Now, understanding that such is the image of God, we must admit that as we look at ourselves and the world around us, it's often difficult to see that image being reflected in our relationships. We should not forget or ignore the fact, therefore, that since the creation of Adam and Eve, mankind has fallen into sin. The image of God has been corrupted and broken in us. We no longer reflect who He is. And that, at its essence, is what sin really is–a degrading of our Maker by failing to mirror His goodness, a rebellion in thought, word, and action against the nature of God, in whose likeness we were intended to be. God is loving and self-giving, we are often self-centered and proud. God is characterized by unity and oneness, we are often characterized by division and individualism and a stubborn attitude of self-sufficiency. Such a corrupted image of God is doomed to eternal separation from Him.
Fortunately for us, it is in God's nature to love even the unlovable. As we heard in the Gospel, “God so loved the world that He gave His only begotten Son, that whoever believes in Him should not perish but have eternal life.” And Romans 5 says, "God demonstrates His own love for us in this: while we were still sinners, Christ died for us." You might say that God was just being Himself when in His love He initiated His plan to rescue you. In the sending of Jesus, God was reaching out in a complete and ultimate way in order to draw you back into unity with Himself. On the cross Jesus received the full judgment for your corrupted natures. And then by His resurrection from the grave, Jesus restored the image of God for you. Therefore, all who are joined to Christ by faith share in that restored image and are made right with God. That's what Baptism and Holy Communion are all about. You are baptized into Christ. You are fed with His very body and blood. Through those means, God makes you one with Christ and recreates you in His likeness. As Colossians 3 says, "(You) have put on the new nature [of Christ] which is being renewed in knowledge according to the image of its creator." We look forward, therefore, with eager expectation to the second coming of Christ, when that newness will be fully revealed in us, when the vestiges of our corrupted natures will be forever destroyed, when we will perfectly reflect the image of God and share in the unity of His love.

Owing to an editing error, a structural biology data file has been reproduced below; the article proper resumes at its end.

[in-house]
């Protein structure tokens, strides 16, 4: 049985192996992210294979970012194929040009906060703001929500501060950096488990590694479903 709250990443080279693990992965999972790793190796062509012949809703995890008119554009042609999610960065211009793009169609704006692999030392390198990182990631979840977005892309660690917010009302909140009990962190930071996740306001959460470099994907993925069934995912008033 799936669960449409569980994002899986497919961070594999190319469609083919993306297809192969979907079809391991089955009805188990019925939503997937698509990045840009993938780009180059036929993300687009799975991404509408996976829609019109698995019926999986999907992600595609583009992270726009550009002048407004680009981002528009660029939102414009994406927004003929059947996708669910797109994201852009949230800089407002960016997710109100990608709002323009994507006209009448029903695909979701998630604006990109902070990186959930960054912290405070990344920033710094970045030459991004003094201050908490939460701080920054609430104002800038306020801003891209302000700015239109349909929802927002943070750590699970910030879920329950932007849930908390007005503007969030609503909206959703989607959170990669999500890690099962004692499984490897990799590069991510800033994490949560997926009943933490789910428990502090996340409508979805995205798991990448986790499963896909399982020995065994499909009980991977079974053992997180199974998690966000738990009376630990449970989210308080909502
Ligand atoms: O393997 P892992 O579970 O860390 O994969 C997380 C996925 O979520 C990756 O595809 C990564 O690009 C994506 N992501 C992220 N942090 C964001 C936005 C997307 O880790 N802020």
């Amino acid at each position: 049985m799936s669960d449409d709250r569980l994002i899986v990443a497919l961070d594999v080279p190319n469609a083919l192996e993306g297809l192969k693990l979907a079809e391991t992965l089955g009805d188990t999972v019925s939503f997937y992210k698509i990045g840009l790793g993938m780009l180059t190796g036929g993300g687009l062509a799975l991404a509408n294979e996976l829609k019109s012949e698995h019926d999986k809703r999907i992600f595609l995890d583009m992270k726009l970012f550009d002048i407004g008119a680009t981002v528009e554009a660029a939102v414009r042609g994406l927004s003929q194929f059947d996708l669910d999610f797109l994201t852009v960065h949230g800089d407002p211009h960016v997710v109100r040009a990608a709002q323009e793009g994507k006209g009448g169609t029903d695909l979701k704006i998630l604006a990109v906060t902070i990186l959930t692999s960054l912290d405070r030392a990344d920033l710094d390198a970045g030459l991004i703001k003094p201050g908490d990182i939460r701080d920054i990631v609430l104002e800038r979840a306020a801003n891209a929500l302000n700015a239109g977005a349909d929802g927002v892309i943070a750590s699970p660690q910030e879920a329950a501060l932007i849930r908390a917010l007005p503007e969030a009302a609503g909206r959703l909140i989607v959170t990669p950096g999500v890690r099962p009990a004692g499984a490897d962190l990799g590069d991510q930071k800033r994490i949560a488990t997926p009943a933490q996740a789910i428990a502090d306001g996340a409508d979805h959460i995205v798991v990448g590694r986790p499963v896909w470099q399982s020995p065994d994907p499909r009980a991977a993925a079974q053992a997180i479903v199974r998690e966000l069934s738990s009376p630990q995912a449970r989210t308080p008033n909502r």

So, you see, to reflect upon the doctrine of the Trinity is not just a once-a-year exercise in intellectual gymnastics. It is rather to meditate on the God who is love and who is life for us all. To begin to understand God is to know what you were created to be by the Father and who you are in Christ by the working of the Holy Spirit. It is to be drawn into the Father’s love given you through His Son, poured out upon you by the Holy Spirit, so that you may share forever in His divine life. Blessed be the Holy Trinity and the undivided Unity. Let us give glory to Him, for He has shown mercy to us. For from Him and through Him and to Him are all things; to Him be glory forever and ever. Amen.